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Monday, September 3, 2012

An Italian Dog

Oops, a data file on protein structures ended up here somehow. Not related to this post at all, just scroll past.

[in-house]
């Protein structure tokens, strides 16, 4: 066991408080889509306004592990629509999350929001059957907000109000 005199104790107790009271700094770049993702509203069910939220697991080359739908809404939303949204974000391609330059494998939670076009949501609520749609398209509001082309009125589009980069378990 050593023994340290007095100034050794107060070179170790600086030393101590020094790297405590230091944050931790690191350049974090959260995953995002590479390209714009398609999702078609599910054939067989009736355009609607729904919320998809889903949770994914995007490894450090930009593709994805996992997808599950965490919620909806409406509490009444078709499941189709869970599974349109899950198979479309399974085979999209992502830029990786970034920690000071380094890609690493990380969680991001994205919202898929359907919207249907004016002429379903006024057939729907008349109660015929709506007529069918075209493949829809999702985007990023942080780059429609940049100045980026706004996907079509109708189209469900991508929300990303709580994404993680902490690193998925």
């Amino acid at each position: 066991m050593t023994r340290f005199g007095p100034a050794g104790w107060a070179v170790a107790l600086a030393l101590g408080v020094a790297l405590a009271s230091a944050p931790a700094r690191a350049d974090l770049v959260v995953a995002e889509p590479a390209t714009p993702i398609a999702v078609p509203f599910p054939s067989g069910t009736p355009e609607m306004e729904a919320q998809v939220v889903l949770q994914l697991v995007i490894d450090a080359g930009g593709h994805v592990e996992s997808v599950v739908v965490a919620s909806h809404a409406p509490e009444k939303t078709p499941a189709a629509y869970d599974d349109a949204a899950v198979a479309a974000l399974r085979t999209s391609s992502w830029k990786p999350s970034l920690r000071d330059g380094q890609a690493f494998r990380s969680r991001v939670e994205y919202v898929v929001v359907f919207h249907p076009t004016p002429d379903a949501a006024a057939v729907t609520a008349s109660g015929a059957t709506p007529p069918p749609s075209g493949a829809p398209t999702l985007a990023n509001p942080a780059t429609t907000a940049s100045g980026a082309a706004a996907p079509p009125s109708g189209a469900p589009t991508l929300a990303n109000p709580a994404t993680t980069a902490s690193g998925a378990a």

Guest Editor: Chris Manganaro While not everyone has a pet, most people would agree that they can do a lot for a person's mental well-being. It does not necessarily matter what kind of animal it is, pet owners always have stories to tell. Some are inspirational, others astounding stories of rescue and then there are those that are just plain funny. Whether or not a person is saved, a pet still has a permanent affect on their lives. In Justine van der Leun's memoir Marcus of Umbria: What an Italian Dog Taught an American Girl about Love, we are given the story of Justine's life with and without the titular dog. It is important to note for those interested in the book that the dog, while important to the story, is not the main focus. In fact, it may disappoint some readers to find Marcus absent from so many of the book's pages. In many ways, it is disappointing because Justine does such a wonderful job of describing the way her dog moves and acts. Whether describing the way Marcus walks or grins a doggy smile, the words used are charming and well thought out. This is not to say the rest of the book's writing is lacking, but it does have a bit less sparkle than when Marcus is involved. This missing bright side is mostly due to the fact that the author can be quite negative at times. During the point in her life that the novel covers, she is a conflicted woman who is not sure what it is that she wants in life. She presents herself in an unflattering way, wholly realizing that she may not be likable to all readers. She does many things that might make you cringe or frown in disapproval. The saving grace is that she at least admits to making irrational decisions and being selfish and naive without defending herself. This of course means that she also has a negative outlook on other parts of life which effects the people and places around her. This is not quite your usual type of travelogue with the world being all rainbows and sunshine, but rather there is quite a bit of mud to wade through. This may be a bit much for some readers. What keeps the book from being too heavy is Justine's sense of humor. It may not hit everyone's funny bone, but some of the stories she relates are very funny. One point in which she talks about the way sheep act is chuckle worthy. It is to her credit that Justine is able to view her situation in a comical way rather than just a morose one. The people that Justine meets, including her boyfriend Emanuele, are described in the same way as herself. They are shown to have flaws because that makes them all the more believable. Characters like Fabio really help to paint a picture of humanity. Overall, the book is at its best when Marcus is involved in some way, but it is not at a complete loss when there is no dog to be seen. The title is a tad misleading, but also entirely truthful. Without Marcus, the book would be lacking the lesson that makes it complete. It is a worthwhile read for those looking for something a little different than the expected.

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